Thursday, December 11, 2008


An amphiboly (or amphibology) sounds like it should be some type of frog or other amphibian, but it is actually an ambiguity. (Which makes sense, since a frog is ambiguously terrestrial and aquatic.) In particular, it is a sentence which can be understood in more than one way.

The title of the book I am reading, Fools Crow, is a perfect example: Is it noun-verb (the fools are crowing) or verb-noun (he fools the Crow Indians)? In this case, it is the latter, but it took me a while to know. A friend pointed out that if you hear the title and can't see that there is no apostrophe, it could also be noun-noun (the crow belongs to the fool(s)).

More examples: I briefly stumped my kids recently when I said that I appreciated their presence. They weren't sure if I meant the fact that they were there, or the gifts that they had given me.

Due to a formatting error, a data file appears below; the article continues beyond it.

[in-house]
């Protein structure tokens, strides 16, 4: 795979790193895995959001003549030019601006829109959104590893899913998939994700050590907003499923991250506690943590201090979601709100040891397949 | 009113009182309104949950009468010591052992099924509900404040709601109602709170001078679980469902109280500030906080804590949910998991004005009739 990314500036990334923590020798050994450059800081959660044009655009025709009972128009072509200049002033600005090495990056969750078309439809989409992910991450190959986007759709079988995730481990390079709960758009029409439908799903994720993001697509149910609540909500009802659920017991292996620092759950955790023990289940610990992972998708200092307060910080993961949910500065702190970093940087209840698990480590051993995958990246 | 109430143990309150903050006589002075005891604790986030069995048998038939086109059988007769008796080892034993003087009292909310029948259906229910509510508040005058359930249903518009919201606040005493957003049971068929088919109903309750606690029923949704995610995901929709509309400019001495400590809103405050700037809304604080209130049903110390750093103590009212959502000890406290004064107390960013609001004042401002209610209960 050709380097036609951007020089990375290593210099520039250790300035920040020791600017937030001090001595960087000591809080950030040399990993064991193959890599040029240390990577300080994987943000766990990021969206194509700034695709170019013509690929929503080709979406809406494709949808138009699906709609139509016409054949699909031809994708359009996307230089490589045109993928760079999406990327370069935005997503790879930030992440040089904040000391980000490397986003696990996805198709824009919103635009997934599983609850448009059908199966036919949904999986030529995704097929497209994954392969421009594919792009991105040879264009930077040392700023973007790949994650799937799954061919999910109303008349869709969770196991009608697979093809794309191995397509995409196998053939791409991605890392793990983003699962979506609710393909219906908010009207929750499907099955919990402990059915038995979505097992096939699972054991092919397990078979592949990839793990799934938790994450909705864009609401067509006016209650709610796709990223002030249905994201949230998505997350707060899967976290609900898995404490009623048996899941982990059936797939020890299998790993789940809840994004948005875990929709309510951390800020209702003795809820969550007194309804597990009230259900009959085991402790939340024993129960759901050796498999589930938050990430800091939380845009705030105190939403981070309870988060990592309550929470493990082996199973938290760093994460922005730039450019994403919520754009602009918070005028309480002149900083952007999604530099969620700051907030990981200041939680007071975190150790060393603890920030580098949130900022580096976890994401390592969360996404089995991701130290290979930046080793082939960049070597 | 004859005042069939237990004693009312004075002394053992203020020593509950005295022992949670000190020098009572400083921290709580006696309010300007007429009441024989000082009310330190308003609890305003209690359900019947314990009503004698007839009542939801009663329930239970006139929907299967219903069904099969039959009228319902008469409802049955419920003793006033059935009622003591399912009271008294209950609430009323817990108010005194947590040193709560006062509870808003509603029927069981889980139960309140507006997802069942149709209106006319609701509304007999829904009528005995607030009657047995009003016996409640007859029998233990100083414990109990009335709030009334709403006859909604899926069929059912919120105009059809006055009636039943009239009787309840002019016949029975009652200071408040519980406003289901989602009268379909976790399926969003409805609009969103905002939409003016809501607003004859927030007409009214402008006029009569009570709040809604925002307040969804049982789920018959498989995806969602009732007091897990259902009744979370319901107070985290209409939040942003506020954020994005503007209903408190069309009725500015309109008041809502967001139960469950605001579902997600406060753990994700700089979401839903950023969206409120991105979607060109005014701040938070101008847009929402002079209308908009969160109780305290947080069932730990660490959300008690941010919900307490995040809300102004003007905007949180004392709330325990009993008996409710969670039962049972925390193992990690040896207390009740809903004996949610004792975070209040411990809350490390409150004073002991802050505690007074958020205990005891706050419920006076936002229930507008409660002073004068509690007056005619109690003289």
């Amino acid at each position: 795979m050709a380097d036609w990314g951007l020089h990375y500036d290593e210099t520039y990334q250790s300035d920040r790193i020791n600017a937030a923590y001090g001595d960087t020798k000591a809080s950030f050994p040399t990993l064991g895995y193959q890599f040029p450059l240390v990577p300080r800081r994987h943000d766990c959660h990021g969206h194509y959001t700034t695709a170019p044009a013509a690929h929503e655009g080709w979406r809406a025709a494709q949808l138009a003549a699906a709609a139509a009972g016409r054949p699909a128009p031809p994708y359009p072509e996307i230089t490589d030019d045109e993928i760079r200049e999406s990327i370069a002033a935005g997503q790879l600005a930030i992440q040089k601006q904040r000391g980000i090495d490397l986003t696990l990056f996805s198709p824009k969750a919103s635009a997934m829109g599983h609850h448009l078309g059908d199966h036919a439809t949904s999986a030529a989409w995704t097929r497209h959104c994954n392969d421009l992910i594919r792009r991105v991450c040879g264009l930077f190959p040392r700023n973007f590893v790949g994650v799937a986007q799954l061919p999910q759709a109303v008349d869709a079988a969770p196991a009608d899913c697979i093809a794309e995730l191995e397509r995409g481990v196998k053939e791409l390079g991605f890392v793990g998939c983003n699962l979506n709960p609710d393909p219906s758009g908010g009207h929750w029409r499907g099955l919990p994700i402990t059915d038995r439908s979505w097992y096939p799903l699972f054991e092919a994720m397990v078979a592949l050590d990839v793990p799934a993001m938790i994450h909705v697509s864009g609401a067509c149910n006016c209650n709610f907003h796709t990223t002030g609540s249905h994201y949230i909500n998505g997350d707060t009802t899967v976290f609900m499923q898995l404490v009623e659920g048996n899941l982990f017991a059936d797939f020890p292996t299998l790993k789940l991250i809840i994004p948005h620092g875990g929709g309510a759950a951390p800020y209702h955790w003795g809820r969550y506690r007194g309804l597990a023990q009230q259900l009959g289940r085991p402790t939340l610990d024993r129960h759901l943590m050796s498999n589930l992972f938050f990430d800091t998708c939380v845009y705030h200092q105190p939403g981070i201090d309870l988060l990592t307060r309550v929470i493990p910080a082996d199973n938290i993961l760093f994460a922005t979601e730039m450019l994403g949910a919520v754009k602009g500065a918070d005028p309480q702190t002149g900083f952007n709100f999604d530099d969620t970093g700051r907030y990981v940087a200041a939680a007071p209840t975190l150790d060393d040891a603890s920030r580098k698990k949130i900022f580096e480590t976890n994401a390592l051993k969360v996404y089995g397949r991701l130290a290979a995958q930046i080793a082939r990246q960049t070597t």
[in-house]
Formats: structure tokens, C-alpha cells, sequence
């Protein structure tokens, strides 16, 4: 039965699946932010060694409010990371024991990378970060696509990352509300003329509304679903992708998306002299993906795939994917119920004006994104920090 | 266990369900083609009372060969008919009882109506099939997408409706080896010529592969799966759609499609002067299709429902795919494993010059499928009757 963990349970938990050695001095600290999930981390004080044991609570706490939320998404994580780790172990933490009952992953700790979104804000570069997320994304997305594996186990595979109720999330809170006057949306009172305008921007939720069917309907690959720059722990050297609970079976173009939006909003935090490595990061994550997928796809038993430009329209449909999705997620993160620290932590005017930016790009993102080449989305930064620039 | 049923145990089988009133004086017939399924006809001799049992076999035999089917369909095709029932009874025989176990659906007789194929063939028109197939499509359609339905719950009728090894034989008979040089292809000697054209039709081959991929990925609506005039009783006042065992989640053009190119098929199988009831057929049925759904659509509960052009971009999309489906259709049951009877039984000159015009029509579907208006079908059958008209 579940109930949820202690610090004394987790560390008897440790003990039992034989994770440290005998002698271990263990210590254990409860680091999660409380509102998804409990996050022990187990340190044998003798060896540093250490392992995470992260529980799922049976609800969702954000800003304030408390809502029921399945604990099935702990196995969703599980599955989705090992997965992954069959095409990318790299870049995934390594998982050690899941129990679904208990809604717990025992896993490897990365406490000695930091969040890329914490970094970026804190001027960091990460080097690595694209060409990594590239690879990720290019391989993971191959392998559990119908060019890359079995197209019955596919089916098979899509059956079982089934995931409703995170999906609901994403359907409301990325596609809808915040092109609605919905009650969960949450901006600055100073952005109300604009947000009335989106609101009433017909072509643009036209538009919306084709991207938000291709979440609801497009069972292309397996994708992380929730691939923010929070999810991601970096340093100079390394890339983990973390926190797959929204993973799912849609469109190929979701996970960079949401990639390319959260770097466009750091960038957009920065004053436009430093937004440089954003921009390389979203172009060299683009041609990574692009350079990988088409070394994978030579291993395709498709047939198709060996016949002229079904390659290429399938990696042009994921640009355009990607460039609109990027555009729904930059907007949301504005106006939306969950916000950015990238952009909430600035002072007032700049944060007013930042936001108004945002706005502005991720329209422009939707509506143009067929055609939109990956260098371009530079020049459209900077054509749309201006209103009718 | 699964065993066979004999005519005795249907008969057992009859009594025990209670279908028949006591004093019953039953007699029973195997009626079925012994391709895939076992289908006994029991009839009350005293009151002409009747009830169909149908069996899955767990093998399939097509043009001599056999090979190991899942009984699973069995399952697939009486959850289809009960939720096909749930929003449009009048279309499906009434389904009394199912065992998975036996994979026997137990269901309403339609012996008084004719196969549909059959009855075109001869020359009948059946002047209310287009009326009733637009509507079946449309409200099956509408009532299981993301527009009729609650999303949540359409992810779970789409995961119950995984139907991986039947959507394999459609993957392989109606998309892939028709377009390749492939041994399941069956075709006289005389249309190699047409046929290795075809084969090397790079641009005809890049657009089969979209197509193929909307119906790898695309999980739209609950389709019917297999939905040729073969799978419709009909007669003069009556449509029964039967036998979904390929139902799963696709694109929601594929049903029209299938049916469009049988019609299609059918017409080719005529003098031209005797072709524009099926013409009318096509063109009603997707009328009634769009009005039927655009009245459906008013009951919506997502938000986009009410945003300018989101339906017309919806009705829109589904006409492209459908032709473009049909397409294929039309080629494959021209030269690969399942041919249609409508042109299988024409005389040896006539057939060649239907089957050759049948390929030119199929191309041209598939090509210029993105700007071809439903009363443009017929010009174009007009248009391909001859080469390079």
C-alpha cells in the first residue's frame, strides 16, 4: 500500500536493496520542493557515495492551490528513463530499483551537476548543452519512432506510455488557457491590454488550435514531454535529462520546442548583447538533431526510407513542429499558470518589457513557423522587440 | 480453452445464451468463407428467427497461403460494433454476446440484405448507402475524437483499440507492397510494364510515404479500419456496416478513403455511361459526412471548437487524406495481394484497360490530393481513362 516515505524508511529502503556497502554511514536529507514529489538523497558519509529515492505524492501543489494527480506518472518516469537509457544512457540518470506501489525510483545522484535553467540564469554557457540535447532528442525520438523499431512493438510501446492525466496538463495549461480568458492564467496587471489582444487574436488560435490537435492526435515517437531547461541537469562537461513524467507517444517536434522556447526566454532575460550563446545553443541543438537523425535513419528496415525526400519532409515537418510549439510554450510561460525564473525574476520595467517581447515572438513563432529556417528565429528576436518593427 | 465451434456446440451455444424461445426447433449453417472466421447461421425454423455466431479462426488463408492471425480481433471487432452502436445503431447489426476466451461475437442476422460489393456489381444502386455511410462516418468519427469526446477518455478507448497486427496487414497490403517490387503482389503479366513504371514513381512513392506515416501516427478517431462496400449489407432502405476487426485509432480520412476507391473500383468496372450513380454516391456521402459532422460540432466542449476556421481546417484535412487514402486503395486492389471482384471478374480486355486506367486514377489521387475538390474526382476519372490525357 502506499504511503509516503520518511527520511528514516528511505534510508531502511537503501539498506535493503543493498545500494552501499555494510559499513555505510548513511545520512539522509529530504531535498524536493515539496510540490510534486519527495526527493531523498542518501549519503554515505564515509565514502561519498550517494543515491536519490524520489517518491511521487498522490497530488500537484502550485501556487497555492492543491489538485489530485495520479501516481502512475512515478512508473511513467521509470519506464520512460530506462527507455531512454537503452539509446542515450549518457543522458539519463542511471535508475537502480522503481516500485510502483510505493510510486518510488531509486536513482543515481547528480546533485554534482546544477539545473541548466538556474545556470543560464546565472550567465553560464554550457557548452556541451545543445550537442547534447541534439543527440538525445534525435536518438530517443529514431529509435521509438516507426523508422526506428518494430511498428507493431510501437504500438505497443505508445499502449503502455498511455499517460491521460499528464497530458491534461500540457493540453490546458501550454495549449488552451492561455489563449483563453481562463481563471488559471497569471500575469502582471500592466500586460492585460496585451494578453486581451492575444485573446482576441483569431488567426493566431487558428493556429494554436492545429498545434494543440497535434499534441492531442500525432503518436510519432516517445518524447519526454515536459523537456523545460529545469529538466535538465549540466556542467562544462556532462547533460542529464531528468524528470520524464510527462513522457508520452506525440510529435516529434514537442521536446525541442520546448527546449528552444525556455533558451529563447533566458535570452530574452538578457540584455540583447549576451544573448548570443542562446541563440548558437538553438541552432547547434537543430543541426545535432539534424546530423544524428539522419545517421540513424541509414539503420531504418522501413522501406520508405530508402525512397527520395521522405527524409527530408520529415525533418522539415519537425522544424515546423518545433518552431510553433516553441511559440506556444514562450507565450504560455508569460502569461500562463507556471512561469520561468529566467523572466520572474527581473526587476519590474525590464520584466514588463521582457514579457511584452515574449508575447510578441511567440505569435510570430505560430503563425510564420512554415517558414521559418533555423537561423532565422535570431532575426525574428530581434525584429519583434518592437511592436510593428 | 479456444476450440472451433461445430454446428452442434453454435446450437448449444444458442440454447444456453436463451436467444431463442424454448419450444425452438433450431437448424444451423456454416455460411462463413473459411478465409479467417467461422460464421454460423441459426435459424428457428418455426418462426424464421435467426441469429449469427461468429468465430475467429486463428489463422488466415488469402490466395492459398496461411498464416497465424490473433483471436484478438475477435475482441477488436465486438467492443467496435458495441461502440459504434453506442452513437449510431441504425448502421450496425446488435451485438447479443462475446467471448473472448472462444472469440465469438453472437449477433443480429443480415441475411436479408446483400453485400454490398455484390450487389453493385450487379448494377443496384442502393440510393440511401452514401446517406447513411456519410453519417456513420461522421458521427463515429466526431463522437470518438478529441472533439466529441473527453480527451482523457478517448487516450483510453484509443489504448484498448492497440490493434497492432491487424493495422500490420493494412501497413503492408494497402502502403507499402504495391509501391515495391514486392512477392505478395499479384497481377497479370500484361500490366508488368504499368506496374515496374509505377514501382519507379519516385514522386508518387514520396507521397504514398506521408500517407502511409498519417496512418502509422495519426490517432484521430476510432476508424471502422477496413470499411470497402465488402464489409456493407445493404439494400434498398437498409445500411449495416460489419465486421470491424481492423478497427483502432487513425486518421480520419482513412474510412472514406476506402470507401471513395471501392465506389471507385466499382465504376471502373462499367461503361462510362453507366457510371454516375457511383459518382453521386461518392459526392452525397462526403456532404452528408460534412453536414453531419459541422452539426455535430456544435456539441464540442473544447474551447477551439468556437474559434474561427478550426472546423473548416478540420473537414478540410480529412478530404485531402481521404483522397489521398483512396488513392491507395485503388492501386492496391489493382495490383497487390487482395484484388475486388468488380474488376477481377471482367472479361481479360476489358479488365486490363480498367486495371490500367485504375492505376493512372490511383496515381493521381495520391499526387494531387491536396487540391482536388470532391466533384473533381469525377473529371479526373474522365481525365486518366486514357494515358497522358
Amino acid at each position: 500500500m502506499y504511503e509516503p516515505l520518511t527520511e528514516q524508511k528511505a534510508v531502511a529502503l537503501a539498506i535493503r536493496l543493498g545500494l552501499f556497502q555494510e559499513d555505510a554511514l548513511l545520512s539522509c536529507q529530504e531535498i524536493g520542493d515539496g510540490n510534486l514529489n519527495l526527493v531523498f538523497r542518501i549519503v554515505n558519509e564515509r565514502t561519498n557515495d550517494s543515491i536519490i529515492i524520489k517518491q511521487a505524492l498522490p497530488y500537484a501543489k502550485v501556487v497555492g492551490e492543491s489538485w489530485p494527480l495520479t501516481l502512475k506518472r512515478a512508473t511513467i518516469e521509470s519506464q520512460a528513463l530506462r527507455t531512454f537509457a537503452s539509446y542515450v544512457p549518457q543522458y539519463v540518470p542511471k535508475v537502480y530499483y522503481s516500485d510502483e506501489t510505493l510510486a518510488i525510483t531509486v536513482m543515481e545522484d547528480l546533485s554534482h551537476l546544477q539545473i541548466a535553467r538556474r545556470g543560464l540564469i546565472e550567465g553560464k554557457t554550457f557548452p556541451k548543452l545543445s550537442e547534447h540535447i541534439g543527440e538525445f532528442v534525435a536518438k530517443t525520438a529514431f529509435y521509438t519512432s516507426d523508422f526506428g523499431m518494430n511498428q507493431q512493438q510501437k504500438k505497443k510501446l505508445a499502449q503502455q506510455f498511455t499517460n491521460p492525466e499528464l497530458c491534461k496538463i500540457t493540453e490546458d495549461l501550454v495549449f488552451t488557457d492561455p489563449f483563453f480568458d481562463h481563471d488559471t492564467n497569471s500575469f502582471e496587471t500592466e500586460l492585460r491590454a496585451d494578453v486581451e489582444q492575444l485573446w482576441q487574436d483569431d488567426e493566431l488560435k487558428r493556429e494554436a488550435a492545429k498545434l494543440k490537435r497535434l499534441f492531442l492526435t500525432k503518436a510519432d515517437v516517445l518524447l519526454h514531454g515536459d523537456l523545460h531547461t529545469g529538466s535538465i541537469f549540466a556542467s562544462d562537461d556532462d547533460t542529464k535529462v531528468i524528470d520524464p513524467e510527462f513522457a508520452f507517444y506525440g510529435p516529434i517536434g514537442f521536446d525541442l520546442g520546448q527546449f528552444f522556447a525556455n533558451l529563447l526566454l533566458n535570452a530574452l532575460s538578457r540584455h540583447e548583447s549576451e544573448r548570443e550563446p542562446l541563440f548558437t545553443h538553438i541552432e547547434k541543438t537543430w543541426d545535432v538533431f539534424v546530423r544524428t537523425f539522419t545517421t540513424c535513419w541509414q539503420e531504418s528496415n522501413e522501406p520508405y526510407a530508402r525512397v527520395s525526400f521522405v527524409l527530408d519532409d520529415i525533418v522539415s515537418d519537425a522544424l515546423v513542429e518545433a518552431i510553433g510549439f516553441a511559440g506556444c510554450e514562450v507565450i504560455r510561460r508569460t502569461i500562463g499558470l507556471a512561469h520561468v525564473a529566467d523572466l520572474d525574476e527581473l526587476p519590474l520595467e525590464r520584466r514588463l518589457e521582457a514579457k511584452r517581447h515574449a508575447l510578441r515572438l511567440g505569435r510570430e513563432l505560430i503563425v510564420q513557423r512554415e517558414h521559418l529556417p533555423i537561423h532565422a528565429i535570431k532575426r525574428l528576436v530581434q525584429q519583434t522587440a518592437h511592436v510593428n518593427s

And from Wikipedia:
  • Teenagers shouldn't be allowed to drive. It's getting too dangerous on the streets. (Are the teenagers the threat or the threatened?)
  • I once shot an elephant in my pajamas. How he got in my pajamas I'll never know. (Groucho Marx)
  • At a used-car lot: Why go elsewhere to be cheated? Come here first!
    At our drugstore, we dispense with accuracy!
  • Eat our curry, you won't get better!
  • Professor to student, on receiving a fifty-page term paper: I shall waste no time reading it. (Often attributed to Disraeli)
  • No food is better than our food.
  • Time flies like an arrow; fruit flies like a banana.

At least now I know a new way to describe what I do as an editor: I eliminate amphibolies.